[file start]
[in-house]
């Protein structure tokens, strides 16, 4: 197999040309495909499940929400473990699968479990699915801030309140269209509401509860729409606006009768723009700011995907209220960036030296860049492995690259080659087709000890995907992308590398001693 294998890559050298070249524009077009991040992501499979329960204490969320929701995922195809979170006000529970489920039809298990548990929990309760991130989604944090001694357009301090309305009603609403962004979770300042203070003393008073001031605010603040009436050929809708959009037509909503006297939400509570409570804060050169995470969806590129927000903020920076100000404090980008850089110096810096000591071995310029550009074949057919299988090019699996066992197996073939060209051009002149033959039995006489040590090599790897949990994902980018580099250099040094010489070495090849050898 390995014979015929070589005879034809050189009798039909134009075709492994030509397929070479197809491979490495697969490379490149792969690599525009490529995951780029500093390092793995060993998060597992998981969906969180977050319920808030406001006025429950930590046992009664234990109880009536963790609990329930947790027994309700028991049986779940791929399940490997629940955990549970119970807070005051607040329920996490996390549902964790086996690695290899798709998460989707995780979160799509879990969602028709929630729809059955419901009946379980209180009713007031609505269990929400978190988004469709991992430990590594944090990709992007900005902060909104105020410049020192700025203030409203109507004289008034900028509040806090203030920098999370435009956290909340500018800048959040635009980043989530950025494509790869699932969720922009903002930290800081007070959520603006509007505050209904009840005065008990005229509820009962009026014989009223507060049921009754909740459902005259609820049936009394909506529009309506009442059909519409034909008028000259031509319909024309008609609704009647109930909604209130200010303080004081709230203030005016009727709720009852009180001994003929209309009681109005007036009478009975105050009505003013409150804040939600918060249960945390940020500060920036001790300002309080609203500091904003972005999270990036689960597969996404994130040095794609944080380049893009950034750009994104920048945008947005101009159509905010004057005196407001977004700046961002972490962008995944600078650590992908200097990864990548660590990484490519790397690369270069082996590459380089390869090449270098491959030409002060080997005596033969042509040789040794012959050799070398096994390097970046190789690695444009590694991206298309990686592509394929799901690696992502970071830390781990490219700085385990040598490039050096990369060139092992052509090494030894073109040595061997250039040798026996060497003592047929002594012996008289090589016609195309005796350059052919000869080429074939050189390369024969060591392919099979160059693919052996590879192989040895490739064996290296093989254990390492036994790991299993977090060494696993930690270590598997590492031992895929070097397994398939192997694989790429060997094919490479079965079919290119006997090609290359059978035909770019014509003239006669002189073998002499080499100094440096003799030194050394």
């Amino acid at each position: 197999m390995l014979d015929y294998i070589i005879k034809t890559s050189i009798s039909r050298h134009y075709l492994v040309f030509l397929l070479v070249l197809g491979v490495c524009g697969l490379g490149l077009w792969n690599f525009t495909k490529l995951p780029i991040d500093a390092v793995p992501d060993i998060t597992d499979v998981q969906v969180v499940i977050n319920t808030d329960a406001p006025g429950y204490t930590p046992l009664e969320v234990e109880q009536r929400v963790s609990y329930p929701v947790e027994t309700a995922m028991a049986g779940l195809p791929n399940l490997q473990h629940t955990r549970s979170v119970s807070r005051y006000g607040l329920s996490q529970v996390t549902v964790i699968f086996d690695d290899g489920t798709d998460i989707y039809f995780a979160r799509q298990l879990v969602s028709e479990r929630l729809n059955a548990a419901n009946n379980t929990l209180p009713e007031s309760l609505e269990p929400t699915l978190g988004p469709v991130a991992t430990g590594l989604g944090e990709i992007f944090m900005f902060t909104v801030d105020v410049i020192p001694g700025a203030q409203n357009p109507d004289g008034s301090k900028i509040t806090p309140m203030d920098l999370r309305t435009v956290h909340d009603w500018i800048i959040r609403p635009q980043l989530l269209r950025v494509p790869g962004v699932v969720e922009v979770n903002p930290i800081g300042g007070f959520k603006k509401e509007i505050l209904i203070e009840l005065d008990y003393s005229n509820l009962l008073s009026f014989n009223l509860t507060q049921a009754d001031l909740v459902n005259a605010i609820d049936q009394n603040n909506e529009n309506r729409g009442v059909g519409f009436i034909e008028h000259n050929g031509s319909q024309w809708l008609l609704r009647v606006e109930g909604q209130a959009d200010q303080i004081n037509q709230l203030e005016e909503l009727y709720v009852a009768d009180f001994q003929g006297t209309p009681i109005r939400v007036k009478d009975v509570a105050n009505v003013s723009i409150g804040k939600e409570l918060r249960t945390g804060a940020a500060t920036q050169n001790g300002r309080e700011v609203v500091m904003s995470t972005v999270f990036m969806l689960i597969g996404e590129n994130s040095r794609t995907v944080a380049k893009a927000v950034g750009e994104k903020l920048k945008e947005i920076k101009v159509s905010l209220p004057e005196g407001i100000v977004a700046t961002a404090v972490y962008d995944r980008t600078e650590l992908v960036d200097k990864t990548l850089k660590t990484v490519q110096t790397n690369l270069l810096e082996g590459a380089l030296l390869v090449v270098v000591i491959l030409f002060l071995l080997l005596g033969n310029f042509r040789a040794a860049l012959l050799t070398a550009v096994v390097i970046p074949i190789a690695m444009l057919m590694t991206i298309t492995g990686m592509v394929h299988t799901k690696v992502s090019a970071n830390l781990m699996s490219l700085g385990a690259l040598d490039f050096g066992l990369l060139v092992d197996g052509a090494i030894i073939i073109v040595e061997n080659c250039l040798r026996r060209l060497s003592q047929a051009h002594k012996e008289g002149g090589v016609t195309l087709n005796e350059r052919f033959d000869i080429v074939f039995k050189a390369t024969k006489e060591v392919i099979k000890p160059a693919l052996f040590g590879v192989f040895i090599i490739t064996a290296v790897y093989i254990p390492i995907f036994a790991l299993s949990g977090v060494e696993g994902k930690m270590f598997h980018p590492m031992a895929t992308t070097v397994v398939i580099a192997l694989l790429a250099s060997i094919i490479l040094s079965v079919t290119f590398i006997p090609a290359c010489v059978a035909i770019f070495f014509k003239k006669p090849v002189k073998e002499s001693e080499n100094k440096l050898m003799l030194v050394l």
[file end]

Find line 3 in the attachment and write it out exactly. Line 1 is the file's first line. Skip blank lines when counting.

């Amino acid at each position: 197999m390995l014979d015929y294998i070589i005879k034809t890559s050189i009798s039909r050298h134009y075709l492994v040309f030509l397929l070479v070249l197809g491979v490495c524009g697969l490379g490149l077009w792969n690599f525009t495909k490529l995951p780029i991040d500093a390092v793995p992501d060993i998060t597992d499979v998981q969906v969180v499940i977050n319920t808030d329960a406001p006025g429950y204490t930590p046992l009664e969320v234990e109880q009536r929400v963790s609990y329930p929701v947790e027994t309700a995922m028991a049986g779940l195809p791929n399940l490997q473990h629940t955990r549970s979170v119970s807070r005051y006000g607040l329920s996490q529970v996390t549902v964790i699968f086996d690695d290899g489920t798709d998460i989707y039809f995780a979160r799509q298990l879990v969602s028709e479990r929630l729809n059955a548990a419901n009946n379980t929990l209180p009713e007031s309760l609505e269990p929400t699915l978190g988004p469709v991130a991992t430990g590594l989604g944090e990709i992007f944090m900005f902060t909104v801030d105020v410049i020192p001694g700025a203030q409203n357009p109507d004289g008034s301090k900028i509040t806090p309140m203030d920098l999370r309305t435009v956290h909340d009603w500018i800048i959040r609403p635009q980043l989530l269209r950025v494509p790869g962004v699932v969720e922009v979770n903002p930290i800081g300042g007070f959520k603006k509401e509007i505050l209904i203070e009840l005065d008990y003393s005229n509820l009962l008073s009026f014989n009223l509860t507060q049921a009754d001031l909740v459902n005259a605010i609820d049936q009394n603040n909506e529009n309506r729409g009442v059909g519409f009436i034909e008028h000259n050929g031509s319909q024309w809708l008609l609704r009647v606006e109930g909604q209130a959009d200010q303080i004081n037509q709230l203030e005016e909503l009727y709720v009852a009768d009180f001994q003929g006297t209309p009681i109005r939400v007036k009478d009975v509570a105050n009505v003013s723009i409150g804040k939600e409570l918060r249960t945390g804060a940020a500060t920036q050169n001790g300002r309080e700011v609203v500091m904003s995470t972005v999270f990036m969806l689960i597969g996404e590129n994130s040095r794609t995907v944080a380049k893009a927000v950034g750009e994104k903020l920048k945008e947005i920076k101009v159509s905010l209220p004057e005196g407001i100000v977004a700046t961002a404090v972490y962008d995944r980008t600078e650590l992908v960036d200097k990864t990548l850089k660590t990484v490519q110096t790397n690369l270069l810096e082996g590459a380089l030296l390869v090449v270098v000591i491959l030409f002060l071995l080997l005596g033969n310029f042509r040789a040794a860049l012959l050799t070398a550009v096994v390097i970046p074949i190789a690695m444009l057919m590694t991206i298309t492995g990686m592509v394929h299988t799901k690696v992502s090019a970071n830390l781990m699996s490219l700085g385990a690259l040598d490039f050096g066992l990369l060139v092992d197996g052509a090494i030894i073939i073109v040595e061997n080659c250039l040798r026996r060209l060497s003592q047929a051009h002594k012996e008289g002149g090589v016609t195309l087709n005796e350059r052919f033959d000869i080429v074939f039995k050189a390369t024969k006489e060591v392919i099979k000890p160059a693919l052996f040590g590879v192989f040895i090599i490739t064996a290296v790897y093989i254990p390492i995907f036994a790991l299993s949990g977090v060494e696993g994902k930690m270590f598997h980018p590492m031992a895929t992308t070097v397994v398939i580099a192997l694989l790429a250099s060997i094919i490479l040094s079965v079919t290119f590398i006997p090609a290359c010489v059978a035909i770019f070495f014509k003239k006669p090849v002189k073998e002499s001693e080499n100094k440096l050898m003799l030194v050394l």